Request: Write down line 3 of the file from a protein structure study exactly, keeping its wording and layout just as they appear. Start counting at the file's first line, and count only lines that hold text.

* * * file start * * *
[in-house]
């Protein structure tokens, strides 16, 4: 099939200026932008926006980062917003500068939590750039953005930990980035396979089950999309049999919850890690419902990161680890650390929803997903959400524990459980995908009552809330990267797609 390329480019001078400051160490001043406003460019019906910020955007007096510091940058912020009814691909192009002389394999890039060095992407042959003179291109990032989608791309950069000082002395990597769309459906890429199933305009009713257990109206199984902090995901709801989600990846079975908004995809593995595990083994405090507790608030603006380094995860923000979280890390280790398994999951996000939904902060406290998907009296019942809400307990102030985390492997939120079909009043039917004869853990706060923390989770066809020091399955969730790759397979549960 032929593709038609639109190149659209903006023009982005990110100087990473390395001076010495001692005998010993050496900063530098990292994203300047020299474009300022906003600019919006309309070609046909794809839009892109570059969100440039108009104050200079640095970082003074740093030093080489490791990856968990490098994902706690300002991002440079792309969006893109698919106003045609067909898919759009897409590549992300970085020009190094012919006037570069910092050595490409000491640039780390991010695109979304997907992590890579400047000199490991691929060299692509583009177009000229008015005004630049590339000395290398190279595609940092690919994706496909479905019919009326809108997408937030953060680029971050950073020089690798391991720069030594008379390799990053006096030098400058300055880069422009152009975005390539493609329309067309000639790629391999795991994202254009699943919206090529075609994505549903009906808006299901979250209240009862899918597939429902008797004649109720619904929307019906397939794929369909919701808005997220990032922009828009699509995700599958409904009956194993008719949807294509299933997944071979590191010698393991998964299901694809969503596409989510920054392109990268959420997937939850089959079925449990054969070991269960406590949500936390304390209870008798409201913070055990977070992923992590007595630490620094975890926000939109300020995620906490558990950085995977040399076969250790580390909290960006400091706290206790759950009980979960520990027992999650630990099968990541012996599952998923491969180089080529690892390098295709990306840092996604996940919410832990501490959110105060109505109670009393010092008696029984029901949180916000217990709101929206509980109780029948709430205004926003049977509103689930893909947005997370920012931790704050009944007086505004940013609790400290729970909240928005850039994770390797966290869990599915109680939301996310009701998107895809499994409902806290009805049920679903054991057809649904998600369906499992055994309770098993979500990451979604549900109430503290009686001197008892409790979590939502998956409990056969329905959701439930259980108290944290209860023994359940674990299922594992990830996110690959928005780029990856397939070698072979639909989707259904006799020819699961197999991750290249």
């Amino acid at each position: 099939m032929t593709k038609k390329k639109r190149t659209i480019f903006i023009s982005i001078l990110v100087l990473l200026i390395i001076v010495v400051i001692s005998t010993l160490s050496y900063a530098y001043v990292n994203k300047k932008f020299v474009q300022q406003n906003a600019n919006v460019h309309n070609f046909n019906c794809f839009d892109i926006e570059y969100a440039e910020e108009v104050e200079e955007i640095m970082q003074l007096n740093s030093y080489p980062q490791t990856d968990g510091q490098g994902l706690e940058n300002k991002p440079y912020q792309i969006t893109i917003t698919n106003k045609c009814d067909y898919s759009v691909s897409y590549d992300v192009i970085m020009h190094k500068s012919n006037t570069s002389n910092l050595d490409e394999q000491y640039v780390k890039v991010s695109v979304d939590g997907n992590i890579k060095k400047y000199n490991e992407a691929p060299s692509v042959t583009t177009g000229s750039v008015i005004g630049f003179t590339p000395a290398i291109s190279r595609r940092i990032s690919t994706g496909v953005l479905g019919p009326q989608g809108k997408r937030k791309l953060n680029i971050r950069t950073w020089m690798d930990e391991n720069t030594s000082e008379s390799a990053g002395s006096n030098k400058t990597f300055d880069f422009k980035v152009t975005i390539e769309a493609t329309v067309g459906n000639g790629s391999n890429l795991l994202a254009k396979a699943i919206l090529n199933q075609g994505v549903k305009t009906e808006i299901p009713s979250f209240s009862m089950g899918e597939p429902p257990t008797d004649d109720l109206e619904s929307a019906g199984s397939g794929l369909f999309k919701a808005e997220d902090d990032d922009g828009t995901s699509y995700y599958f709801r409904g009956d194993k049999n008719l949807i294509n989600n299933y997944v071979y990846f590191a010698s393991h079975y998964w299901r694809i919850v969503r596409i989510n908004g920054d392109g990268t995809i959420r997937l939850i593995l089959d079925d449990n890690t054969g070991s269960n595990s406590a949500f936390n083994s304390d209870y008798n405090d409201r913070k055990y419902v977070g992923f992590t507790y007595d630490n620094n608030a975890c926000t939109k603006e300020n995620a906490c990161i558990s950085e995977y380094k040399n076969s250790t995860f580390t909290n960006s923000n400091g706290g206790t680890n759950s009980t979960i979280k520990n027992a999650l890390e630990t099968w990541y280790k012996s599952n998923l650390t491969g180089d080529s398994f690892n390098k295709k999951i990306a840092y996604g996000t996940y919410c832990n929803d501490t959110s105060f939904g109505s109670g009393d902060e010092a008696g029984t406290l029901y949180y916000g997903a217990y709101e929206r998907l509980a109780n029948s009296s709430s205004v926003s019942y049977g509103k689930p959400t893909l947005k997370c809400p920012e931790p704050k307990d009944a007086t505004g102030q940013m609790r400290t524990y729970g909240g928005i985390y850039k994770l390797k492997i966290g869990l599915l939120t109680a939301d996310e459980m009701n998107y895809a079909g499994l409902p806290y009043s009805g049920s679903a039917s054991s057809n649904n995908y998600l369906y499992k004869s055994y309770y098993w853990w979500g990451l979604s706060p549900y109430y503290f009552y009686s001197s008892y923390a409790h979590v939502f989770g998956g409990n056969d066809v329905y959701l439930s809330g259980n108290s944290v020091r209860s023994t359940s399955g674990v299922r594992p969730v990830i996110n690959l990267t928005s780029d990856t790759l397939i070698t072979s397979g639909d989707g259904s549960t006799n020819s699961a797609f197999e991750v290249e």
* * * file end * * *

């Amino acid at each position: 099939m032929t593709k038609k390329k639109r190149t659209i480019f903006i023009s982005i001078l990110v100087l990473l200026i390395i001076v010495v400051i001692s005998t010993l160490s050496y900063a530098y001043v990292n994203k300047k932008f020299v474009q300022q406003n906003a600019n919006v460019h309309n070609f046909n019906c794809f839009d892109i926006e570059y969100a440039e910020e108009v104050e200079e955007i640095m970082q003074l007096n740093s030093y080489p980062q490791t990856d968990g510091q490098g994902l706690e940058n300002k991002p440079y912020q792309i969006t893109i917003t698919n106003k045609c009814d067909y898919s759009v691909s897409y590549d992300v192009i970085m020009h190094k500068s012919n006037t570069s002389n910092l050595d490409e394999q000491y640039v780390k890039v991010s695109v979304d939590g997907n992590i890579k060095k400047y000199n490991e992407a691929p060299s692509v042959t583009t177009g000229s750039v008015i005004g630049f003179t590339p000395a290398i291109s190279r595609r940092i990032s690919t994706g496909v953005l479905g019919p009326q989608g809108k997408r937030k791309l953060n680029i971050r950069t950073w020089m690798d930990e391991n720069t030594s000082e008379s390799a990053g002395s006096n030098k400058t990597f300055d880069f422009k980035v152009t975005i390539e769309a493609t329309v067309g459906n000639g790629s391999n890429l795991l994202a254009k396979a699943i919206l090529n199933q075609g994505v549903k305009t009906e808006i299901p009713s979250f209240s009862m089950g899918e597939p429902p257990t008797d004649d109720l109206e619904s929307a019906g199984s397939g794929l369909f999309k919701a808005e997220d902090d990032d922009g828009t995901s699509y995700y599958f709801r409904g009956d194993k049999n008719l949807i294509n989600n299933y997944v071979y990846f590191a010698s393991h079975y998964w299901r694809i919850v969503r596409i989510n908004g920054d392109g990268t995809i959420r997937l939850i593995l089959d079925d449990n890690t054969g070991s269960n595990s406590a949500f936390n083994s304390d209870y008798n405090d409201r913070k055990y419902v977070g992923f992590t507790y007595d630490n620094n608030a975890c926000t939109k603006e300020n995620a906490c990161i558990s950085e995977y380094k040399n076969s250790t995860f580390t909290n960006s923000n400091g706290g206790t680890n759950s009980t979960i979280k520990n027992a999650l890390e630990t099968w990541y280790k012996s599952n998923l650390t491969g180089d080529s398994f690892n390098k295709k999951i990306a840092y996604g996000t996940y919410c832990n929803d501490t959110s105060f939904g109505s109670g009393d902060e010092a008696g029984t406290l029901y949180y916000g997903a217990y709101e929206r998907l509980a109780n029948s009296s709430s205004v926003s019942y049977g509103k689930p959400t893909l947005k997370c809400p920012e931790p704050k307990d009944a007086t505004g102030q940013m609790r400290t524990y729970g909240g928005i985390y850039k994770l390797k492997i966290g869990l599915l939120t109680a939301d996310e459980m009701n998107y895809a079909g499994l409902p806290y009043s009805g049920s679903a039917s054991s057809n649904n995908y998600l369906y499992k004869s055994y309770y098993w853990w979500g990451l979604s706060p549900y109430y503290f009552y009686s001197s008892y923390a409790h979590v939502f989770g998956g409990n056969d066809v329905y959701l439930s809330g259980n108290s944290v020091r209860s023994t359940s399955g674990v299922r594992p969730v990830i996110n690959l990267t928005s780029d990856t790759l397939i070698t072979s397979g639909d989707g259904s549960t006799n020819s699961a797609f197999e991750v290249e």